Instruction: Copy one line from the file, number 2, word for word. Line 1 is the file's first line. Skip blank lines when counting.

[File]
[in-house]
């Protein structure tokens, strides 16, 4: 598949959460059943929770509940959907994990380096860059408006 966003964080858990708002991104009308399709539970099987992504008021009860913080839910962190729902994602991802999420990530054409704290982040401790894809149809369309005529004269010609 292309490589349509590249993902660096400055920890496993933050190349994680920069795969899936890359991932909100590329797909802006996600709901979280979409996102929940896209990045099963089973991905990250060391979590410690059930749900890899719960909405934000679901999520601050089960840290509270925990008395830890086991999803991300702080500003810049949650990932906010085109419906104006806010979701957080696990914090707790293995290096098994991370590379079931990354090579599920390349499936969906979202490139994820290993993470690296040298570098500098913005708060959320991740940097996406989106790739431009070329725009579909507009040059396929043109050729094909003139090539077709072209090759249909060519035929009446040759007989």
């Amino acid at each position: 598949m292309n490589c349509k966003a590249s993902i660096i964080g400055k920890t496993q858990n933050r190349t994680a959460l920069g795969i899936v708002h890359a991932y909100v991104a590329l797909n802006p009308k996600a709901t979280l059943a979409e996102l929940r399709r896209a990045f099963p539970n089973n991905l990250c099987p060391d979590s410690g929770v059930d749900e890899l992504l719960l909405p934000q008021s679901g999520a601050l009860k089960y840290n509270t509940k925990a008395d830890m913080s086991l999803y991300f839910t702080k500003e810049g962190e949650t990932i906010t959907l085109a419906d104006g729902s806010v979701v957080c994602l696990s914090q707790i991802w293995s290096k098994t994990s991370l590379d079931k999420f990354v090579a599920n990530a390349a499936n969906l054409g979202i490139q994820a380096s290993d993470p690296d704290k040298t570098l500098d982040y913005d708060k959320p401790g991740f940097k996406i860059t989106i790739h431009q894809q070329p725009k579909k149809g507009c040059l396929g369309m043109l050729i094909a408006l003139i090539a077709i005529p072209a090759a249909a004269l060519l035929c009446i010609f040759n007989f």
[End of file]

């Protein structure tokens, strides 16, 4: 598949959460059943929770509940959907994990380096860059408006 966003964080858990708002991104009308399709539970099987992504008021009860913080839910962190729902994602991802999420990530054409704290982040401790894809149809369309005529004269010609 292309490589349509590249993902660096400055920890496993933050190349994680920069795969899936890359991932909100590329797909802006996600709901979280979409996102929940896209990045099963089973991905990250060391979590410690059930749900890899719960909405934000679901999520601050089960840290509270925990008395830890086991999803991300702080500003810049949650990932906010085109419906104006806010979701957080696990914090707790293995290096098994991370590379079931990354090579599920390349499936969906979202490139994820290993993470690296040298570098500098913005708060959320991740940097996406989106790739431009070329725009579909507009040059396929043109050729094909003139090539077709072209090759249909060519035929009446040759007989």